How Richmond and Wandsworth Borough Councils better understand communities’ need for services and communication
Acorn data insight supports Green Homes funding, reducing food waste and support for digitally excluded residents
The councils’ Insight and Analytics team was keen to serve its diverse population better by understanding more about different households and how council services and initiatives could best support them. Like all councils, Richmond and Wandsworth’s remit spans many public services, campaigns and activities. Insight and Analytics Manager Salman Klar and Intelligence Analyst Emily Heades saw the vast potential in CACI’s Acorn dataset to better inform decision-making and communicating in the boroughs. Emily says:
We had a free trial access to the data over the summer, which CACI was offering to help councils with Covid-related challenges. We started using Acorn, Household Acorn and Wellbeing Acorn.
Salman, Emily and the team were immediately able to make use of the data. Salman explains: “We first used if for our digital exclusion work in May. Because of the pandemic, all our council services and messaging needed to go digital. So it was really important for us to know who would have digital access, laptops and connectivity – for remote schooling and access to essential services and information.
We serve over half a million residents: to communicate with them all effectively, we needed to know who would respond to an email and who could only be reached by a letter or leaflet through the door.”
This use case demonstrated the value of the data to Richmond and Wandsworth Councils. The team confirmed an annual subscription to the datasets and the Acorn Profiler analysis tool. CACI ran virtual training sessions for council users to build awareness about the scope and potential uses of the data as well as to transfer specific skills for using the Profiler tool.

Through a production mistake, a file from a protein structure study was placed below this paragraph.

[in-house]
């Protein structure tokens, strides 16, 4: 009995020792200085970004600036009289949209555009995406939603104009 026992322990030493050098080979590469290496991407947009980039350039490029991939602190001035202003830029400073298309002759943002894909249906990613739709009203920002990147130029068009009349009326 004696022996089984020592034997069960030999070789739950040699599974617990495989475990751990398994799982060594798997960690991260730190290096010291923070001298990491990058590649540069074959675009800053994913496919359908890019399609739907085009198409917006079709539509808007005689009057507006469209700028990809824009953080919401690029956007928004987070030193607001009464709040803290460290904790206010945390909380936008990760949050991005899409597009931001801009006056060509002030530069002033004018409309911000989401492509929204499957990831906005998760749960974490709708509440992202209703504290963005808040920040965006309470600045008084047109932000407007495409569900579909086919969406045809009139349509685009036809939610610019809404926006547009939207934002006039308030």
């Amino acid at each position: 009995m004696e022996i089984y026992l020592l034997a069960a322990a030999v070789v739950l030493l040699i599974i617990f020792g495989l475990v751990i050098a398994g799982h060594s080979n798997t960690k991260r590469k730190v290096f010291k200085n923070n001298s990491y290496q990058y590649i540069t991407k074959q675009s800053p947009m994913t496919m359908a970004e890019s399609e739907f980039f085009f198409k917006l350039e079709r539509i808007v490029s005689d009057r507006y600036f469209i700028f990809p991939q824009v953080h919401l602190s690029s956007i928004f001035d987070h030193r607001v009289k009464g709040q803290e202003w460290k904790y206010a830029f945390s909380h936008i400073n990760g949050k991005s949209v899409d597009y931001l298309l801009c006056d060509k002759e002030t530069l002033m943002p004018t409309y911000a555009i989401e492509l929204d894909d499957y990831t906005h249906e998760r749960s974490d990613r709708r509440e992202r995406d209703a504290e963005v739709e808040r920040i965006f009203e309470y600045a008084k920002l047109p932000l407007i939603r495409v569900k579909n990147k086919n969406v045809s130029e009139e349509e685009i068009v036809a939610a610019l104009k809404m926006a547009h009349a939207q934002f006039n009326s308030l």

The report compiled by Emily in the spring about Digital Exclusion used CACI Household Acorn data to reveal groups of residents who were potentially disadvantaged, because they couldn’t connect to online services, information and support.. Immediately, the councils were able to share these insights with organisations via the community engagement team, who used it as evidence in funding bids for officers to help residents connect digitally.
Emily and the team have also used Acorn postcode data to help identify homes in the boroughs that might be eligible for the Government’s Green Homes Grant, based on income indicators. They were able to estimate how many homes might qualify. The methodology and evidence helped secure over £500K of central government funding for each borough. This is being distributed to the least energy-efficient households through a local grant scheme covering up to £10,000 of carbon emission reduction works per home.
The councils used Acorn data to understand characteristics that influence residents’ propensity to generate food waste. Emily says: “A survey was commissioned into what households in the borough are throwing away. The specialist firm that provided it had broken the findings down by Acorn type. Now that we have the dataset too, we’ve been able to explore more deeply to help us build a communications strategy to reduce food waste, targeting households that generate the most with relevant and useful guidance and encouragement.”
The objective, trusted evidence that Acorn insights provide gives the councils better insights into the needs of residents. Salman adds,
We have had so many requests for the data to help our teams adapt their communications and services during the pandemic. We’re continually finding more ways to use it to serve residents better by understanding their needs and lifestyles.